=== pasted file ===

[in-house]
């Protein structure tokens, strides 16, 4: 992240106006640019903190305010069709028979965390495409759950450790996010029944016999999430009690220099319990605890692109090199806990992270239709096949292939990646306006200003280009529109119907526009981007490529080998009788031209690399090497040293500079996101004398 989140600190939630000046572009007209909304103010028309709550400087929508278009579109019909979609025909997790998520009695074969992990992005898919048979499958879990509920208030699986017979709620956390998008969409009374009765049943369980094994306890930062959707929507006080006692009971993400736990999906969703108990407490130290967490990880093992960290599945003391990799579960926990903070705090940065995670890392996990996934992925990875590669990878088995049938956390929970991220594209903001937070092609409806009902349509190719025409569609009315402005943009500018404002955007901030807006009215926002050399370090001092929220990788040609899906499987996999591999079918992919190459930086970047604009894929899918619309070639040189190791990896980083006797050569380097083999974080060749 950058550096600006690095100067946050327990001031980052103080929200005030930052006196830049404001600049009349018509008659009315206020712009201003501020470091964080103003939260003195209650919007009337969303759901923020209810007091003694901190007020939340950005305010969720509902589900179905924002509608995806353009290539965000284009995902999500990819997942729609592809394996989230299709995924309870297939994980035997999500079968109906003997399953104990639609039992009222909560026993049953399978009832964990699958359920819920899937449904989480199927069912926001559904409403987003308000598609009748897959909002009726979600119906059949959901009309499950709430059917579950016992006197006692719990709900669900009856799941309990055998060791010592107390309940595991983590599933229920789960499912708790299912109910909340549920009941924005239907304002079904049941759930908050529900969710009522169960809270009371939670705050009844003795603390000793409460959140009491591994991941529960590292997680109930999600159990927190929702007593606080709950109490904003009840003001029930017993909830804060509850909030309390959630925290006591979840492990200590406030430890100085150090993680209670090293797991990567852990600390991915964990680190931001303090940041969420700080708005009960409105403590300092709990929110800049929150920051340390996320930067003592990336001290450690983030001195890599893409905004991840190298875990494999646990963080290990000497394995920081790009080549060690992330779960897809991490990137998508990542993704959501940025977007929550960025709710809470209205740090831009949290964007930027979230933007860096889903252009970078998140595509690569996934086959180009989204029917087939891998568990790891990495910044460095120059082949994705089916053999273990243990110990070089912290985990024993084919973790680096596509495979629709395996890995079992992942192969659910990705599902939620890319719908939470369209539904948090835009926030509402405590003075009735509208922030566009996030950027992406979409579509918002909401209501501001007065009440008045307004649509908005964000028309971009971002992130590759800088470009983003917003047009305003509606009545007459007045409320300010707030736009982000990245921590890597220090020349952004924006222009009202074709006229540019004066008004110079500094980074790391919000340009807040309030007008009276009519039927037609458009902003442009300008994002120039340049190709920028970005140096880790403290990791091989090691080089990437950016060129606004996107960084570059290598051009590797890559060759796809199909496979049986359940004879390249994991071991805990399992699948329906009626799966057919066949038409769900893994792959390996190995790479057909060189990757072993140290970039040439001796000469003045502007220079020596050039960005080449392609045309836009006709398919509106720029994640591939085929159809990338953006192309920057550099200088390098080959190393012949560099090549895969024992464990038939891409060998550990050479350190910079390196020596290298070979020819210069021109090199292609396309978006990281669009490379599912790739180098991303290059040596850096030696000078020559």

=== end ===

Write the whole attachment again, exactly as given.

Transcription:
[in-house]
């Protein structure tokens, strides 16, 4: 992240106006640019903190305010069709028979965390495409759950450790996010029944016999999430009690220099319990605890692109090199806990992270239709096949292939990646306006200003280009529109119907526009981007490529080998009788031209690399090497040293500079996101004398 989140600190939630000046572009007209909304103010028309709550400087929508278009579109019909979609025909997790998520009695074969992990992005898919048979499958879990509920208030699986017979709620956390998008969409009374009765049943369980094994306890930062959707929507006080006692009971993400736990999906969703108990407490130290967490990880093992960290599945003391990799579960926990903070705090940065995670890392996990996934992925990875590669990878088995049938956390929970991220594209903001937070092609409806009902349509190719025409569609009315402005943009500018404002955007901030807006009215926002050399370090001092929220990788040609899906499987996999591999079918992919190459930086970047604009894929899918619309070639040189190791990896980083006797050569380097083999974080060749 950058550096600006690095100067946050327990001031980052103080929200005030930052006196830049404001600049009349018509008659009315206020712009201003501020470091964080103003939260003195209650919007009337969303759901923020209810007091003694901190007020939340950005305010969720509902589900179905924002509608995806353009290539965000284009995902999500990819997942729609592809394996989230299709995924309870297939994980035997999500079968109906003997399953104990639609039992009222909560026993049953399978009832964990699958359920819920899937449904989480199927069912926001559904409403987003308000598609009748897959909002009726979600119906059949959901009309499950709430059917579950016992006197006692719990709900669900009856799941309990055998060791010592107390309940595991983590599933229920789960499912708790299912109910909340549920009941924005239907304002079904049941759930908050529900969710009522169960809270009371939670705050009844003795603390000793409460959140009491591994991941529960590292997680109930999600159990927190929702007593606080709950109490904003009840003001029930017993909830804060509850909030309390959630925290006591979840492990200590406030430890100085150090993680209670090293797991990567852990600390991915964990680190931001303090940041969420700080708005009960409105403590300092709990929110800049929150920051340390996320930067003592990336001290450690983030001195890599893409905004991840190298875990494999646990963080290990000497394995920081790009080549060690992330779960897809991490990137998508990542993704959501940025977007929550960025709710809470209205740090831009949290964007930027979230933007860096889903252009970078998140595509690569996934086959180009989204029917087939891998568990790891990495910044460095120059082949994705089916053999273990243990110990070089912290985990024993084919973790680096596509495979629709395996890995079992992942192969659910990705599902939620890319719908939470369209539904948090835009926030509402405590003075009735509208922030566009996030950027992406979409579509918002909401209501501001007065009440008045307004649509908005964000028309971009971002992130590759800088470009983003917003047009305003509606009545007459007045409320300010707030736009982000990245921590890597220090020349952004924006222009009202074709006229540019004066008004110079500094980074790391919000340009807040309030007008009276009519039927037609458009902003442009300008994002120039340049190709920028970005140096880790403290990791091989090691080089990437950016060129606004996107960084570059290598051009590797890559060759796809199909496979049986359940004879390249994991071991805990399992699948329906009626799966057919066949038409769900893994792959390996190995790479057909060189990757072993140290970039040439001796000469003045502007220079020596050039960005080449392609045309836009006709398919509106720029994640591939085929159809990338953006192309920057550099200088390098080959190393012949560099090549895969024992464990038939891409060998550990050479350190910079390196020596290298070979020819210069021109090199292609396309978006990281669009490379599912790739180098991303290059040596850096030696000078020559």